If you click the photo you will see a very short clip. It is from the movie Apollo 13, a classic directed by Ron Howard. What is very interesting about this clip, is something that you might think is standard operational procedure for people working at NASA. The ‘takeaway’, perhaps, is one does not have to work at NASA to understand the lesson.
In the movie (based on actual events) something has gone bad on the ship. There are many reasons to say why the ship has this particular problem. What I find so interesting about this clip (and the movie for that matter) is that little, if any, energy is spent walking around griping about the problem and ‘all that is’ wrong with it.. They can’t afford to do that as 3 astronauts’ lives depend on them fixing the problem, NOW. They collect what ’is good’ on the ship, what they have to work with, and they design a solution to the problem.
And they move forward.
I like the idea of just the right amount of energy going into what causes the problem or what is wrong and more energy going into fixing the problem. My question is this; how much energy is spent in breaking something down when we see it, and how much energy is spent building something up?
You will clearly see more people jump on to the bandwagon to beat up someone who gets something wrong when it comes to diabetes, than commenting when a little cheerleader in the UK, with diabetes, wins a rack of awards, allows her self to be thrown 50 feet into the air, and has so much energy that you get tired just watching her; and she does it all while balancing and managing her diabetes. THAT is something that deserves our energy and our comments.
Do not misunderstand me, when something is wrong it needs to be corrected. Mama raised no fool and I understand that ‘outcry’ is what the media, and/or those in authority, need to hear loudly at times when they say or do something wrong.
But let me ask you a question; where did we leave Paula Deen, Miss Manners, or any other person who may have ‘got it’ wrong? I can tell you what happened that will last forever about a little boy who was encouraged; or a child who needed to hear that what he was doing was a good thing; when people took the time to build something/someone up, I can tell you that the ‘positive-ness’ had much more of a lasting impact. on those young lives.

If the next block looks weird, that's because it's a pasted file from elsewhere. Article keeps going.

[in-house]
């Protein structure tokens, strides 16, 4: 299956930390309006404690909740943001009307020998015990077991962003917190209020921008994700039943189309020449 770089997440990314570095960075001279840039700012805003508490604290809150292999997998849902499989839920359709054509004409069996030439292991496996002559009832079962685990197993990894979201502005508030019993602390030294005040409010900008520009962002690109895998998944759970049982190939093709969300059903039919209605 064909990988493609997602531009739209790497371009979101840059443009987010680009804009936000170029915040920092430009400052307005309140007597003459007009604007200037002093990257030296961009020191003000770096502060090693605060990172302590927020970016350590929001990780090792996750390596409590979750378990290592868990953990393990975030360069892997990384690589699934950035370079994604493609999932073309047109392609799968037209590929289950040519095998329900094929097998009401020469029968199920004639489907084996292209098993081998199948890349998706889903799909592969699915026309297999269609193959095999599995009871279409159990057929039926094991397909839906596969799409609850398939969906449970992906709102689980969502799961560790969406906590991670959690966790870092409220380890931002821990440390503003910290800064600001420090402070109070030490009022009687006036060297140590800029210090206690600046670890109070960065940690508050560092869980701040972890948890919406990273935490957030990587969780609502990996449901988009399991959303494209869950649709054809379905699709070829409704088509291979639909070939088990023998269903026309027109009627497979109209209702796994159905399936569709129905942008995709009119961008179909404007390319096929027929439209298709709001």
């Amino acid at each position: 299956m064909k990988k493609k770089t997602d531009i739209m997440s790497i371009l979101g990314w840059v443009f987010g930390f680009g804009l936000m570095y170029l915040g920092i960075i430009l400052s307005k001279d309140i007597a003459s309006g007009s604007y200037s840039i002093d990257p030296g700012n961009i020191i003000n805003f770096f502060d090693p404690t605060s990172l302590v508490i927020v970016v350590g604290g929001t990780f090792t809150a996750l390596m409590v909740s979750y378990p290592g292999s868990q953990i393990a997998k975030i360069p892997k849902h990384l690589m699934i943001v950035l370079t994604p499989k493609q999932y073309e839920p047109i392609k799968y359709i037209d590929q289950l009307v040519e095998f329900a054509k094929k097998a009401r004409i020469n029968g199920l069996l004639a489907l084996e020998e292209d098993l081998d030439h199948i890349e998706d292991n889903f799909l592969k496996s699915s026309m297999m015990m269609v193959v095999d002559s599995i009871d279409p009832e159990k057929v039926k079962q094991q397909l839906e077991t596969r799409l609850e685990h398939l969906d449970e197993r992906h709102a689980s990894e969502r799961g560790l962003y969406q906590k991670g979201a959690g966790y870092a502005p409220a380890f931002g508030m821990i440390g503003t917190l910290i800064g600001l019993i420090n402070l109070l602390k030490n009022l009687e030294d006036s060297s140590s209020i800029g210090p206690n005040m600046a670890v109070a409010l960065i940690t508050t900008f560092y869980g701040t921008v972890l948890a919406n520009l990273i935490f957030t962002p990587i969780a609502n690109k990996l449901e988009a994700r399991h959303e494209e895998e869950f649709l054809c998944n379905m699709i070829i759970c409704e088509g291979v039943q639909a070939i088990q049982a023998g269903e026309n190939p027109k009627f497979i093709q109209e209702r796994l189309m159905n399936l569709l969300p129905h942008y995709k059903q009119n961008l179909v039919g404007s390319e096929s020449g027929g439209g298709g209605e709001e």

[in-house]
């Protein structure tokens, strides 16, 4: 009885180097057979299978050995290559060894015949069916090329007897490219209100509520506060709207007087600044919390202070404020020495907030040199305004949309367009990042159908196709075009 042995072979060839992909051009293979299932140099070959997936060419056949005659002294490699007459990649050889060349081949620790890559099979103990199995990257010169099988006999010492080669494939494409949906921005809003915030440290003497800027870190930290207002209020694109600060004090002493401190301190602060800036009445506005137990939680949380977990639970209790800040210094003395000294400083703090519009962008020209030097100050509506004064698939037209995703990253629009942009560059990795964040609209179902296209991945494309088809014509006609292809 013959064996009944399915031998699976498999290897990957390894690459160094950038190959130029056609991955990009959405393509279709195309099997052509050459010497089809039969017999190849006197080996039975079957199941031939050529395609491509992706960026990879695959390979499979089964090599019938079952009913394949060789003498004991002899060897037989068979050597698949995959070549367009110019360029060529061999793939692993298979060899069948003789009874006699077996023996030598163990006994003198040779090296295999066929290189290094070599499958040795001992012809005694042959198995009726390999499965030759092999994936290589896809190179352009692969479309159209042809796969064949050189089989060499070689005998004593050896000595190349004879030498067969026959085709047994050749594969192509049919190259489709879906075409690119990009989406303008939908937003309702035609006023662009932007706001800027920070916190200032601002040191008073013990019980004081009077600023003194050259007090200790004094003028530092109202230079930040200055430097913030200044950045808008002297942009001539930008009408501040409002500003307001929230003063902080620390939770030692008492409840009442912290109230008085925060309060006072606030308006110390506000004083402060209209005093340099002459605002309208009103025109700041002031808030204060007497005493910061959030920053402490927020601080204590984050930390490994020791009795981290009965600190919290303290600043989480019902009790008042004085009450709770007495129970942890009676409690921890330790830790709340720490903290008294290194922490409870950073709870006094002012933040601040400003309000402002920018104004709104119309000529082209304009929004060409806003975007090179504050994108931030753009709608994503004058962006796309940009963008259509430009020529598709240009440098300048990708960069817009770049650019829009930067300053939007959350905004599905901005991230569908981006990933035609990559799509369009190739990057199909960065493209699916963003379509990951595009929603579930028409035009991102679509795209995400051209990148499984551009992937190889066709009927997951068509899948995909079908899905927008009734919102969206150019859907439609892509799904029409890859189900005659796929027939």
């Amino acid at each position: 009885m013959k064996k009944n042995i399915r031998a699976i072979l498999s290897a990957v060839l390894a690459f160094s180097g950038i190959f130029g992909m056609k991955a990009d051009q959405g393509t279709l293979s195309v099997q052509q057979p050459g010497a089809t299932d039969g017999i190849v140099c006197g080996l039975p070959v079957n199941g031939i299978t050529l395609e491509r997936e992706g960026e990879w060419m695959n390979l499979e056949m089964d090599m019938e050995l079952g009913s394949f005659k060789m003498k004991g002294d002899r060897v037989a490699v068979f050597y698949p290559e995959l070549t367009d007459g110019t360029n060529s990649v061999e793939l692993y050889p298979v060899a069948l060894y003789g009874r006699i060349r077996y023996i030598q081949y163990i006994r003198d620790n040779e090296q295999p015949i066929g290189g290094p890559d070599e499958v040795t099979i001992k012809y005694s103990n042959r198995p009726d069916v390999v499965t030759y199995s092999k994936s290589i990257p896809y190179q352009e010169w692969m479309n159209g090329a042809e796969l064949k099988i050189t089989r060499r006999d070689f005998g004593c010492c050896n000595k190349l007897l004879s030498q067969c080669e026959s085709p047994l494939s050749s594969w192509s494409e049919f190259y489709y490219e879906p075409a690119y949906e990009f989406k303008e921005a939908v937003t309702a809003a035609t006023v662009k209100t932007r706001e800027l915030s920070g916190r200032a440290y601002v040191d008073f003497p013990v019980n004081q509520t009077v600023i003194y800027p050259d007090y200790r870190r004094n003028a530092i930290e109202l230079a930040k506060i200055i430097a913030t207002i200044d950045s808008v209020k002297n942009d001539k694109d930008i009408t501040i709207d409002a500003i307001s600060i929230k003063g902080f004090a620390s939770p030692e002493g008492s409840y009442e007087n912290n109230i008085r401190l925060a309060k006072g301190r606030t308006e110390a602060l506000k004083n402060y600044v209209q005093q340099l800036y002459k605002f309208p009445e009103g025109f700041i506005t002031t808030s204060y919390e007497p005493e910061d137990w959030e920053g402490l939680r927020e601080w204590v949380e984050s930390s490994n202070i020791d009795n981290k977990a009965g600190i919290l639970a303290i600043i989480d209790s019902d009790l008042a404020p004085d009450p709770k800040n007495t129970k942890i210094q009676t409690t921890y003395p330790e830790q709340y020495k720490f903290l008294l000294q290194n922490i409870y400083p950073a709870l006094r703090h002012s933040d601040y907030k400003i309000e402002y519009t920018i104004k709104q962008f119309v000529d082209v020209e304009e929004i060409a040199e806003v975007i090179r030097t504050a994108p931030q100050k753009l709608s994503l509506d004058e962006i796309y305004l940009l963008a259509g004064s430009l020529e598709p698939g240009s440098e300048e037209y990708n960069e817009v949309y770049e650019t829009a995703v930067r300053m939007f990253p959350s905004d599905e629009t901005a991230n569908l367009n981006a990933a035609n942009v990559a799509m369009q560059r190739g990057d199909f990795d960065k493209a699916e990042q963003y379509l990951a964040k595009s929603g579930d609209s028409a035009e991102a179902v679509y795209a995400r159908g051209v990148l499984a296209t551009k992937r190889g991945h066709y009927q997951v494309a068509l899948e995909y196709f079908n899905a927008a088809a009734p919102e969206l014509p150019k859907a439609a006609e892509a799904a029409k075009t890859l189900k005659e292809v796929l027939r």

There are two takeaways here. One is to make sure when you read something about someone doing something cool, especially kids, stop and hit like; don’t be afraid to leave a comment congratulating them—-it WILL make a difference.
Takeaway number two is that we need to take what we have when someone does something and try to find the power behind the overall picture. In the recent NY Times article, sure using a word like ‘gadget’ was not the correct choice for words; but there was a lot right in that article also. I’m afraid the ‘right stuff’ was lost because the bandwagon left the station with the masses already deciding that the important part was only the parts that were wrong, wrongly stated, and not reported the way we felt it necessary to report. Again, I cannot make the point any clearer–we must correct this when it happens. But I ask this; how quick do you think THAT health reporter will be to write anything again about T1 Diabetes? Is that REALLY what we want?
As I stated many times, getting something wrong is getting something wrong–our voices should be heard. People should respond when there is an outcry and anyone who writes accepts that point and should welcome the opportunity to ‘get it right’ or even correct it when needed—-it comes with the territory, as they say.
As the clip stated (and to fit this example), “We have this, we need to get to this, using only what we have.” Is it wrong to build something up with what was good, and find a better way to correct the wrong? We should not have to ‘settle for anything’ BUT we have to work with what we have and sometimes, not every time, that means to work with something that can be built upon and not knocked down completely. As my dear friend Dr. Richard Rubin used to say, “….find the balance…..’.
When doing an extension on a house, as any good builder will tell you, it is always better to leave what is good and build upon that foundation and not to knock it down to the ground and start over, unless it is completely rotted out. What we read and hear, sometimes, is not always completely ‘rotted out’, and much good remains to build upon; let’s do that when we can. Think about it.
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